A taste of the world's first stem cell burger
Burger took 3 months to create, cost $330,000 to develop
The world's first stem cell burger was cooked and eaten in London today.
The brainchild of Maastricht University's Mark Post, the burger was made of 20,000 small strands of meat grown from a cow's muscle cells and took three months to create.
Breadcrumbs and some egg powder were added to the cultured beef to make it taste like a normal beef burger. To give it a beefy color, red beet juice and saffron were added. Chef Richard McGeown fried the stem cell burger with sunflower oil and butter and remarked that it looked slightly paler than a traditional burger.
Two volunteers got to taste the five ounce (142g) burger, which was presented on a plate with a bun, salad and some tomato slices.
After having the first bite and chewing thoughtfully many times, Hanni Rutzler, an Austrian food trends researcher, said: "I expected the texture to be more soft -- it's not that juicy. It's close to meat but it misses salt and pepper."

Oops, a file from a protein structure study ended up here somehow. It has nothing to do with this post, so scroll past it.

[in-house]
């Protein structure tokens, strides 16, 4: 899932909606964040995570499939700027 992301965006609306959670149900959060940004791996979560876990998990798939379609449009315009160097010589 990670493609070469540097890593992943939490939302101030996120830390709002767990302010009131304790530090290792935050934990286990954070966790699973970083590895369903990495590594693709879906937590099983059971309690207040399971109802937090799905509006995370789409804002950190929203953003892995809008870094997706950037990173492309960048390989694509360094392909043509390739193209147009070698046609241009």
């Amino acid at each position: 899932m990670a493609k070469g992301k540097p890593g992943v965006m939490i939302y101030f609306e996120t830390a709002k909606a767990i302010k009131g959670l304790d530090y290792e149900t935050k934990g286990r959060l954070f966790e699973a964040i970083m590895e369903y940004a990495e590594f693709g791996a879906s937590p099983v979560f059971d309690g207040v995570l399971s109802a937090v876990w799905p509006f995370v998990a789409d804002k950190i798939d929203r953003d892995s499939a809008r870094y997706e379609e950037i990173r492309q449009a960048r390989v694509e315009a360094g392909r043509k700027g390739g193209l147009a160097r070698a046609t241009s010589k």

The second volunteer to taste it agreed that the burger was missing something. Josh Schonwald, a Chicago-based author who writes about the future of food, said: "It has a familiar mouth-feel to real meat. The flavor is different though. It misses fat."
Post presented the burger at the Riverside Studios in Hammersmith, London, in front of more than 200 journalists and guests. "Today's presentation is only a proof of concept that it's not science fiction," he said. "However, there is still an efficiency issue and it remains expensive to develop."
Post spent four years researching and developing the cultured beef burger. He said he tasted it a couple of times during his research. "I'd be perfectly comfortable with letting my kids eat it." His kids might have to wait a while to get a bite of his burger. The cultured beef burger cost around $330,000 to develop, mostly funded through an anonymous donation.
"I think most people don't realize that the current meat production is at its maximum. We need to come up with an alternative," Post emphasized. Meat consumption is expected to rise nearly 73 percent by 2050, according to the Food and Agriculture Organization of the United Nations. Post hopes that his research into laboratory-made food could solve the looming food crisis. He says cultured beef does not burden the environment and will put an end to animal cruelty.
The developers hope that cultured beef could end up on supermarket shelves within the next 10 to 20 years. The next step for Post and his team will be to work on how to get fat into the burger. Another challenge.
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